The problem arises when education over focuses on the needs of employers who will often simply prefer a student educated more in the operational knowledge of a discipline (as well as ‘soft’ business-centric skills), but with a corresponding de-emphasis on the fundamental principles that under-gird this same operational knowledge. The employer benefits (in the short term at least), but the student loses the opportunity for a solid, well rounded education that will serve him or her well in any field of endeavour, and not just the narrow discipline trained in.

    This is employer or business focused education, as opposed to student focused education. Unfortunately this type of thinking is informing a major trend that is currently underway in tertiary education, slipping in under the guise of ompelling terms such as ‘job ready’, ‘relevancy’, ’21st Century education’, ‘workplace relevant training’ etc.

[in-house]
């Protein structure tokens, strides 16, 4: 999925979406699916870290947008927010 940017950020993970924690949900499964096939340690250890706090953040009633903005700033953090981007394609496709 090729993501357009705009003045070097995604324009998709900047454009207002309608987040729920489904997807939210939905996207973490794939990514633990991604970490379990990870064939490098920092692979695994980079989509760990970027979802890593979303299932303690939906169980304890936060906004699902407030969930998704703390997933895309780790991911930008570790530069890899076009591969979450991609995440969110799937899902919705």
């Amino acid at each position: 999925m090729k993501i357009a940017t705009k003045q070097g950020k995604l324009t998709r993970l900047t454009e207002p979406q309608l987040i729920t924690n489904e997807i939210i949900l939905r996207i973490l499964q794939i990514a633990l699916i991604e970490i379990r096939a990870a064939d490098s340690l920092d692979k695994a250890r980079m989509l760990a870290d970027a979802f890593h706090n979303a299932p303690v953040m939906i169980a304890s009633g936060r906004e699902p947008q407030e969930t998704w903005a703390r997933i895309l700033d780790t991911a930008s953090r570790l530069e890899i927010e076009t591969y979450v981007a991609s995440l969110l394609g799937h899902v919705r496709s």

• mickysavage 14.1

      The universities are (or should be) the repositories and promoters of the cultural, artistic, and scientific knowledge and wisdom of humanity, that is the bedrock of modern civilization.

      Well said.

      As well as this:

      This is employer or business focused education, as opposed to student focused education. Unfortunately this type of thinking is informing a major trend that is currently underway in tertiary education, slipping in under the guise of ompelling terms such as ‘job ready’, ‘relevancy’, ’21st Century education’, ‘workplace relevant training’ etc.

  14. Tuppence Shrewsbury 15

    Grant says tertiary education is valueless and you quite rightly point out this a strange and illogical argument. But then you say education isn’t working because of neoliberalism, which has undoubtably benefited more from education system than any other ism, thereby being just as strange and illogical?